LIDAR (Light Detection and Ranging) can be used to create high-resolution terrain data (sub-meter), detail good enough to show individual man-made features like buildings and bridges. It’s especially useful for analyzing terrain in areas that are in constant change, like coastlines. High-resolution coastal LIDAR data is available at this NOAA website for the entire US ocean coastline, and parts of the Great Lakes coastlines, for times ranging from 1996 to the present.
Archive for the 'global warming' Category Page 2 of 4
Last week, I posted the last in my series on animating sea level rise in Google Earth using raster overlays (the “Inconvenient Truth Effect”), and ended with the comment that I would do the same thing with vector overlays, and that doing it that way had some advantages over using raster overlays. Uh, maybe not.
For this effort, I decided to do a vector overlay animation that showed flooding in San Francisco instead of the previous one in Manhattan. Creating a raster animation was pretty straightforward:
Doing the same thing with vector overlays turned out to be a major pain, and even though at first glance the results might look comparable …
… if you look at the results in Google Earth itself, there are big problems with the way it’s rendered at various viewing angles and zoom levels. Read on to find out more.
Yesterday’s post showed how to create a sea level rise flooding animation in Google Earth, like this one:
But if you downloaded the KMZ file used to create this animation, and ran it with 3D buildings turned on at the tip of Manhattan, the final image you’d get with 12 meters of flooding looks like this:
And there’s a problem with the accuracy of this image: there’s no actual depth to the flooding, i.e. the lower levels of the buildings aren’t covered with water. In fact, some of the buildings you can see in the view above would be completely covered with water if this were a more realistic depiction. That’s because no absolute altitude was assigned to the image overlays used in creating the animation, so they are “clamped” to the terrain level. But by assigning a height to every overlay image in the animation, one can create a realistic effect where the flooding doesn’t just cover more area as the sea level rises, but covers the bottom levels of some buildings, and completely covers other ones. This would be similar to the animations shown in the movie “An Inconvenient Truth”, and in one sense even better. In that movie, the flooding was show in overhead views, while the Google Earth animation can be viewed at an oblique angle of your choosing, with 3D buildings.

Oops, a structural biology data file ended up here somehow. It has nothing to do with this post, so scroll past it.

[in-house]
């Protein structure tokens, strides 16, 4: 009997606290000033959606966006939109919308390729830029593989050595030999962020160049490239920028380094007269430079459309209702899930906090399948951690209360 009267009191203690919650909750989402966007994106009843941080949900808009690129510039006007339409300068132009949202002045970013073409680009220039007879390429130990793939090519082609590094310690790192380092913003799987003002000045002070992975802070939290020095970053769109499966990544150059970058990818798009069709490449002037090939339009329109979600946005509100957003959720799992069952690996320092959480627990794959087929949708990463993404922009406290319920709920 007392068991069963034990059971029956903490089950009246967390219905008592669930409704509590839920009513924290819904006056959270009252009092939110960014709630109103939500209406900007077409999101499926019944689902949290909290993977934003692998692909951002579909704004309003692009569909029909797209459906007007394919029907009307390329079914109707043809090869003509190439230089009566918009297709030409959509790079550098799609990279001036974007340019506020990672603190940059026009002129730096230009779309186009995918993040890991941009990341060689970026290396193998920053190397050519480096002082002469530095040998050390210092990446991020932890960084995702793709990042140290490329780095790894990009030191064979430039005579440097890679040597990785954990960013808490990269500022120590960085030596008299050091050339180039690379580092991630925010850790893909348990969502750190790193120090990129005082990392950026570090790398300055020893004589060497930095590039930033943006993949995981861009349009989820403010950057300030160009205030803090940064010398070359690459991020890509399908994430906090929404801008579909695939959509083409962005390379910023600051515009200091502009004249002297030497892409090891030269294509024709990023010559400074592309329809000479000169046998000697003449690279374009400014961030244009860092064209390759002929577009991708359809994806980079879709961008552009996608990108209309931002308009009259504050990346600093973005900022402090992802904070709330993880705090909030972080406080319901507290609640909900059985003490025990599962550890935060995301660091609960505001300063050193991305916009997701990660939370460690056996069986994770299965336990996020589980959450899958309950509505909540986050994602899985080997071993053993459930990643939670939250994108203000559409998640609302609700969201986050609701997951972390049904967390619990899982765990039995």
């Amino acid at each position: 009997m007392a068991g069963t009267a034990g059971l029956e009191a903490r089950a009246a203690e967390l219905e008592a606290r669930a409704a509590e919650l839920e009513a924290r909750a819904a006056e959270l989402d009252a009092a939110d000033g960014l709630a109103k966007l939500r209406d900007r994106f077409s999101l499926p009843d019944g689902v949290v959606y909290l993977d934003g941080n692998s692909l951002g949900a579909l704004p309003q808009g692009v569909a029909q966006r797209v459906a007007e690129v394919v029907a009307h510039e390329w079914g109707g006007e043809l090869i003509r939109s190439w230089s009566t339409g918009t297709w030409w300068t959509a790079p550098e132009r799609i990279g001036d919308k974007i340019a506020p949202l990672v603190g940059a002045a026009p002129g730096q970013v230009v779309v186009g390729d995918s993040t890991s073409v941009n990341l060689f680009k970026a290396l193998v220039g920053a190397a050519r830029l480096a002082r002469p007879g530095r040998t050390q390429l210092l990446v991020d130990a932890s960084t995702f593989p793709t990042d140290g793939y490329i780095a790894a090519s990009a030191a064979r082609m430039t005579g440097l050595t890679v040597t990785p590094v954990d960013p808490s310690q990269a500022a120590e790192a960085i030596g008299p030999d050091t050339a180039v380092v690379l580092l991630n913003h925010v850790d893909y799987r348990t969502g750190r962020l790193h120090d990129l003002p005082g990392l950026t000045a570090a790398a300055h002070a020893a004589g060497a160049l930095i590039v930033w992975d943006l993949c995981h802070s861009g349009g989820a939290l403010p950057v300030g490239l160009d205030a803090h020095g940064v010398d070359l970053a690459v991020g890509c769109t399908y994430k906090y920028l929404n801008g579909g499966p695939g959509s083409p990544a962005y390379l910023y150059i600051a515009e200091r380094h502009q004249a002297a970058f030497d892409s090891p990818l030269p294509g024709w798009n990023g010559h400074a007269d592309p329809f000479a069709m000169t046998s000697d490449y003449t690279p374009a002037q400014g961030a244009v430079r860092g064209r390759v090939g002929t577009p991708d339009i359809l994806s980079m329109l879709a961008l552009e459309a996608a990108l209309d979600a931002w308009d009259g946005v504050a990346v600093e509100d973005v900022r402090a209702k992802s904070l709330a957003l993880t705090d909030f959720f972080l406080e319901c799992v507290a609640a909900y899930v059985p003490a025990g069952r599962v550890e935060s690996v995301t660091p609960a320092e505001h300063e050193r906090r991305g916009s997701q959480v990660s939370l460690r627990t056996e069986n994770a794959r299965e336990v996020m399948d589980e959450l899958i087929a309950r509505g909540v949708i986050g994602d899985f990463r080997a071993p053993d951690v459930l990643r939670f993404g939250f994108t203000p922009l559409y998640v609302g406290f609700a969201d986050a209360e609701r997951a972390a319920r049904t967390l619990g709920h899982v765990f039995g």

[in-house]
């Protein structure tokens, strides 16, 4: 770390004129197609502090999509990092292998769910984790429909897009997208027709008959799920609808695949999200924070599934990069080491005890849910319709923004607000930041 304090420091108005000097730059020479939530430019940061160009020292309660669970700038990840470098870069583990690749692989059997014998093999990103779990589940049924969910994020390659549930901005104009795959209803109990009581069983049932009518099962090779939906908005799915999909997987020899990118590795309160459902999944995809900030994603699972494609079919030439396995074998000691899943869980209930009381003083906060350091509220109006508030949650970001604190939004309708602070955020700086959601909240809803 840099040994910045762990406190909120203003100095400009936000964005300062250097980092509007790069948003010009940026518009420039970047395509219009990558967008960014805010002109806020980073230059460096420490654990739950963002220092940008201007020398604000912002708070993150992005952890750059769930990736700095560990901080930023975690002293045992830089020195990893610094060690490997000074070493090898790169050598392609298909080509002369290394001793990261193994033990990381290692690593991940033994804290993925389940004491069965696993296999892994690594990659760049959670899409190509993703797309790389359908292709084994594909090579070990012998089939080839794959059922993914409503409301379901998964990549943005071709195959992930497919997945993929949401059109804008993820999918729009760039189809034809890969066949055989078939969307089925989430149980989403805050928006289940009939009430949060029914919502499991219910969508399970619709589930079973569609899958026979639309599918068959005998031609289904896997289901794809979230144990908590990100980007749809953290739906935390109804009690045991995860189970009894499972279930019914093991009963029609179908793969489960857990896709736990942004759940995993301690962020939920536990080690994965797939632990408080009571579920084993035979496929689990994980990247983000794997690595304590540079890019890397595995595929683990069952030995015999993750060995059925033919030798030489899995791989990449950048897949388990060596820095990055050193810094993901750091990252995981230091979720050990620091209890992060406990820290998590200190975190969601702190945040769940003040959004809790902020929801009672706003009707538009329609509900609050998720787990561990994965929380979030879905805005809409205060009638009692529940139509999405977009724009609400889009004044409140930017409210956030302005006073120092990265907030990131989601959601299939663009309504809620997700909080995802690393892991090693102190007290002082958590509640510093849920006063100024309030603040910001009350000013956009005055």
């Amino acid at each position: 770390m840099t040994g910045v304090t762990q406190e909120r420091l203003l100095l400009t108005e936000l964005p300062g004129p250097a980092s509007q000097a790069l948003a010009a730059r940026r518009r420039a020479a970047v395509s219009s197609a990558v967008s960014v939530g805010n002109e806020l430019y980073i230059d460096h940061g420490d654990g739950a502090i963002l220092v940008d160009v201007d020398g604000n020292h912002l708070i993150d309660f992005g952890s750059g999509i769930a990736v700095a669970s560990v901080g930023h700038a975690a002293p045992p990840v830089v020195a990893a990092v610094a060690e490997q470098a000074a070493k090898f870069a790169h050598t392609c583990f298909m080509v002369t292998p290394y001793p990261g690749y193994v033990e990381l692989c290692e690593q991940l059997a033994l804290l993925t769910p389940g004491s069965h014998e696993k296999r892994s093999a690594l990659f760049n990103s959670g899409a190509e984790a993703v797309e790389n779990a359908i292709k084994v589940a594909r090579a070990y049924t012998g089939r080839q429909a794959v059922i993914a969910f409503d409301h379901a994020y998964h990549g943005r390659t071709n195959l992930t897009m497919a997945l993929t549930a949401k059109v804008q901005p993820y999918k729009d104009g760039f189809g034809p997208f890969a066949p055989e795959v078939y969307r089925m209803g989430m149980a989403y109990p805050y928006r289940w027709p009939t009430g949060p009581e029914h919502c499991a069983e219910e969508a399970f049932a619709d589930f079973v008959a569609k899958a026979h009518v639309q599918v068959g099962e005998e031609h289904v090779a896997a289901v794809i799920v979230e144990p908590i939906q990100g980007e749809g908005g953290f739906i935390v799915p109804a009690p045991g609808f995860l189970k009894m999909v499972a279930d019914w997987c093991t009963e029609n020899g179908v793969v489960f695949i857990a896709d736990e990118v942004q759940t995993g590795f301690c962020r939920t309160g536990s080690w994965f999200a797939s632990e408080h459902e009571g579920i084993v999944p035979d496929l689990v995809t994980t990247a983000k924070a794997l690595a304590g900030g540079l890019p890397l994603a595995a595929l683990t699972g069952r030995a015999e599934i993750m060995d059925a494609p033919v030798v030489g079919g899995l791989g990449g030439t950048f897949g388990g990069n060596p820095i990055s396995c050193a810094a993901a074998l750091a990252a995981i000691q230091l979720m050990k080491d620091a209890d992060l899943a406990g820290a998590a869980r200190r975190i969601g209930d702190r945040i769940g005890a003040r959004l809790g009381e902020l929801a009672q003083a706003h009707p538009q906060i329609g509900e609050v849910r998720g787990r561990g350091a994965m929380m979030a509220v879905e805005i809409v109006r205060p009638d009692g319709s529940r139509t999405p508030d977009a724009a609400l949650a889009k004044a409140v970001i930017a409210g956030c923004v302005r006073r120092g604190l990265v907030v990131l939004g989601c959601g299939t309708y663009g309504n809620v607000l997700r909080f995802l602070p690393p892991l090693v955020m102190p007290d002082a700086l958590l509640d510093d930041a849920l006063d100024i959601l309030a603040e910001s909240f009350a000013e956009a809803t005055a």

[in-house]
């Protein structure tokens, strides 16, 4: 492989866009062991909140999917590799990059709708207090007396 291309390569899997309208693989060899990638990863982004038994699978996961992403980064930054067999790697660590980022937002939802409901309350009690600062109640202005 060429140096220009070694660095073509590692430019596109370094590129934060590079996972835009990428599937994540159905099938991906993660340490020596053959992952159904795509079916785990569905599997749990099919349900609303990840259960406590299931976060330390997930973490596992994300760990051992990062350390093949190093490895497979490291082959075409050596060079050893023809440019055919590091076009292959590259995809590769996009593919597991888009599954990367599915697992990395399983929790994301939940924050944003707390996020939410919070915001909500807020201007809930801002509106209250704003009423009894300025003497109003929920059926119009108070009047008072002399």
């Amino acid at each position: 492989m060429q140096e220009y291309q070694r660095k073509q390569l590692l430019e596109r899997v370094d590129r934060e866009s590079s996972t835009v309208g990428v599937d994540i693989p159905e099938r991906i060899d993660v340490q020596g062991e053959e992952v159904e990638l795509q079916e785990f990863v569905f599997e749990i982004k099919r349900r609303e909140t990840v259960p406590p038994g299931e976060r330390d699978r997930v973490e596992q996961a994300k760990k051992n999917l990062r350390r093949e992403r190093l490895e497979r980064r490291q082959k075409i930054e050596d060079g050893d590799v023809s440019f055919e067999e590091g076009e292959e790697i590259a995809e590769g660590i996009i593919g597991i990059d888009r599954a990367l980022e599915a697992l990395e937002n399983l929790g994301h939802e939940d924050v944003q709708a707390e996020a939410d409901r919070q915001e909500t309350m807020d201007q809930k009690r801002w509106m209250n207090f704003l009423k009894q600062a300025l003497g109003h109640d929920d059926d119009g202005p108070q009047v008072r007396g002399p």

The National Solar Radiation Database offers solar radiation data and limited meteorological data for 237 sites in the US over the period 1961-1990, and expanded data for 1454 sites from 1991-2005:
- Daily Statistics Files
- Hourly Statistics
- Threshold Files
User manuals in PDF format can be downloaded. Data is in text format, but can be converted to spreadsheet format with a bit of work.
But creating an animated version viewable in Google Earth, comparable to this animation created in MicroDEM …
… takes a bit more work, including diving into the KML code. But while it’s a bit time-consuming, it’s not that hard, and the results are worth it:
Addendum: Do read the rest of this post, but also check out the next post in the series as well for even cooler effects.
In the last post, a raster image overlay of 8 meters of sea level rise flooding was loaded and positioned into Google Earth:
But the white areas of the original raster image obscure the underlying aerial photography, even when the raster image is made partially transparent. It would be useful to make that original white area completely transparent, while preserving the blue areas that represent areas flooded by the sea, and that can be done in Google Earth.
If you read the earlier post, you’ll see that it’s a fairly convoluted process to convert a raster graphic image into a vector KML format, involving multiple steps that may not be that straightforward for a GIS newbie. But there’s an alternative path: take the original raster graphic image, and import that into Google Earth as an image overlay. This post will show specifically how to do that for the sea level rise image, but the process can be used with any generic image overlay.
Last week, I posted on how to create an animated depiction of sea level rise due to a storm surge or global warming. Here’s a movie of the flooding for the Manhattan/NYC area:
Got a note from Frank Taylor over at the Google Earth Blog saying that it looked pretty interesting, and that he would have linked to it if it were in Google Earth. That got me to thinking about how you could show the effects of coastal sea level rise in Google Earth with high spatial resolution, both static and animated. I’ll start with the easy one: static.